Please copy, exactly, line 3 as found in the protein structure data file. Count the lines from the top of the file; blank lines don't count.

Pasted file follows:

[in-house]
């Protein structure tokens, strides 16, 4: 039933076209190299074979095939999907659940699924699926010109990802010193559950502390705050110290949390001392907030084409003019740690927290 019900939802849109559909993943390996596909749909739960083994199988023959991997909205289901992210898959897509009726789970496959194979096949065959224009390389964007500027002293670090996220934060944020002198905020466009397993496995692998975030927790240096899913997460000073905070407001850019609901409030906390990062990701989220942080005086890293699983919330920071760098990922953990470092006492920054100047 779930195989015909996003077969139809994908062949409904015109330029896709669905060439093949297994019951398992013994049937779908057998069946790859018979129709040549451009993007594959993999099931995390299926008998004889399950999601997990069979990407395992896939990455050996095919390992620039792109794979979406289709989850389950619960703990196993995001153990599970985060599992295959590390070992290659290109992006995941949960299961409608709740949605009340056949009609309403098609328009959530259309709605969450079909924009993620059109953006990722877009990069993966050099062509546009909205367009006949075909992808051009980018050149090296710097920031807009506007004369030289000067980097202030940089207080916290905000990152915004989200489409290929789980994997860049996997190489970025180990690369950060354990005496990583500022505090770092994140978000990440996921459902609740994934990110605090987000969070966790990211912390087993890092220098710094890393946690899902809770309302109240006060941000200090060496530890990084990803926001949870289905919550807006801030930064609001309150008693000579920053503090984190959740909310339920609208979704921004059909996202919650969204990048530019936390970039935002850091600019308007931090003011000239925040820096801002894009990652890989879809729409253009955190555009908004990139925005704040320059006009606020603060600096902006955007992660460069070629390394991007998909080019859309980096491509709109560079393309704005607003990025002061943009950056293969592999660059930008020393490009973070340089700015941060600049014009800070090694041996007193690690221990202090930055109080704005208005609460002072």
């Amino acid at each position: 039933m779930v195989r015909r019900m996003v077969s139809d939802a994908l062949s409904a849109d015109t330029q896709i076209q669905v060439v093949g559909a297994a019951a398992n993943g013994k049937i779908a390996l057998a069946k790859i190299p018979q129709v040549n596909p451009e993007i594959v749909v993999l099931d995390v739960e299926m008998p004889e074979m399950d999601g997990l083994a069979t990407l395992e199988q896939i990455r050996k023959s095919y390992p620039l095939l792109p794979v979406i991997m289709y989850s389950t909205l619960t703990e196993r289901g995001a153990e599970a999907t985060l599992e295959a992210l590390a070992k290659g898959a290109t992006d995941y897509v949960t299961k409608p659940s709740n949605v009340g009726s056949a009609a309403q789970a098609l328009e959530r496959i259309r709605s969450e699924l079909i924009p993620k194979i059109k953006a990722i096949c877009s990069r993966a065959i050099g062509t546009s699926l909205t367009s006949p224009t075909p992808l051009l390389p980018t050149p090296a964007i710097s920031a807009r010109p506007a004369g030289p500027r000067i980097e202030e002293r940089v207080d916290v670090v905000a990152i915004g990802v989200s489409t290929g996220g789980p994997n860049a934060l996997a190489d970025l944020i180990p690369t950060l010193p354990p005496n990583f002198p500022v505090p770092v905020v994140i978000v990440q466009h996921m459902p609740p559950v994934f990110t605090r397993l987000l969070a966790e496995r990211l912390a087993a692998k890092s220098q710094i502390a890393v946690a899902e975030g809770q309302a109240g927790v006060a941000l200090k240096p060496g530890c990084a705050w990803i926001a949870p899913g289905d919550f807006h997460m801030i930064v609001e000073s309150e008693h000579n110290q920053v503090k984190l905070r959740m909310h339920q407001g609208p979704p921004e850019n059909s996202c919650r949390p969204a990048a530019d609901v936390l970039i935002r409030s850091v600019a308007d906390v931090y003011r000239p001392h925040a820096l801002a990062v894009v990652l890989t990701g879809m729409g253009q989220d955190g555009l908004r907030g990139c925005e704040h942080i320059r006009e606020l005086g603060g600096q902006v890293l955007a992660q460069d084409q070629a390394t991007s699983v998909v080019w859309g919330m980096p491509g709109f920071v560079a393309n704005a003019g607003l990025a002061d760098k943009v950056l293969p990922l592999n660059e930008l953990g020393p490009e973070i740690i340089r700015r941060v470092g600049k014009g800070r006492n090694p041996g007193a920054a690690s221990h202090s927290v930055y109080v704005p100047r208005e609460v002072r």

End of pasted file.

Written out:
């Amino acid at each position: 039933m779930v195989r015909r019900m996003v077969s139809d939802a994908l062949s409904a849109d015109t330029q896709i076209q669905v060439v093949g559909a297994a019951a398992n993943g013994k049937i779908a390996l057998a069946k790859i190299p018979q129709v040549n596909p451009e993007i594959v749909v993999l099931d995390v739960e299926m008998p004889e074979m399950d999601g997990l083994a069979t990407l395992e199988q896939i990455r050996k023959s095919y390992p620039l095939l792109p794979v979406i991997m289709y989850s389950t909205l619960t703990e196993r289901g995001a153990e599970a999907t985060l599992e295959a992210l590390a070992k290659g898959a290109t992006d995941y897509v949960t299961k409608p659940s709740n949605v009340g009726s056949a009609a309403q789970a098609l328009e959530r496959i259309r709605s969450e699924l079909i924009p993620k194979i059109k953006a990722i096949c877009s990069r993966a065959i050099g062509t546009s699926l909205t367009s006949p224009t075909p992808l051009l390389p980018t050149p090296a964007i710097s920031a807009r010109p506007a004369g030289p500027r000067i980097e202030e002293r940089v207080d916290v670090v905000a990152i915004g990802v989200s489409t290929g996220g789980p994997n860049a934060l996997a190489d970025l944020i180990p690369t950060l010193p354990p005496n990583f002198p500022v505090p770092v905020v994140i978000v990440q466009h996921m459902p609740p559950v994934f990110t605090r397993l987000l969070a966790e496995r990211l912390a087993a692998k890092s220098q710094i502390a890393v946690a899902e975030g809770q309302a109240g927790v006060a941000l200090k240096p060496g530890c990084a705050w990803i926001a949870p899913g289905d919550f807006h997460m801030i930064v609001e000073s309150e008693h000579n110290q920053v503090k984190l905070r959740m909310h339920q407001g609208p979704p921004e850019n059909s996202c919650r949390p969204a990048a530019d609901v936390l970039i935002r409030s850091v600019a308007d906390v931090y003011r000239p001392h925040a820096l801002a990062v894009v990652l890989t990701g879809m729409g253009q989220d955190g555009l908004r907030g990139c925005e704040h942080i320059r006009e606020l005086g603060g600096q902006v890293l955007a992660q460069d084409q070629a390394t991007s699983v998909v080019w859309g919330m980096p491509g709109f920071v560079a393309n704005a003019g607003l990025a002061d760098k943009v950056l293969p990922l592999n660059e930008l953990g020393p490009e973070i740690i340089r700015r941060v470092g600049k014009g800070r006492n090694p041996g007193a920054a690690s221990h202090s927290v930055y109080v704005p100047r208005e609460v002072r």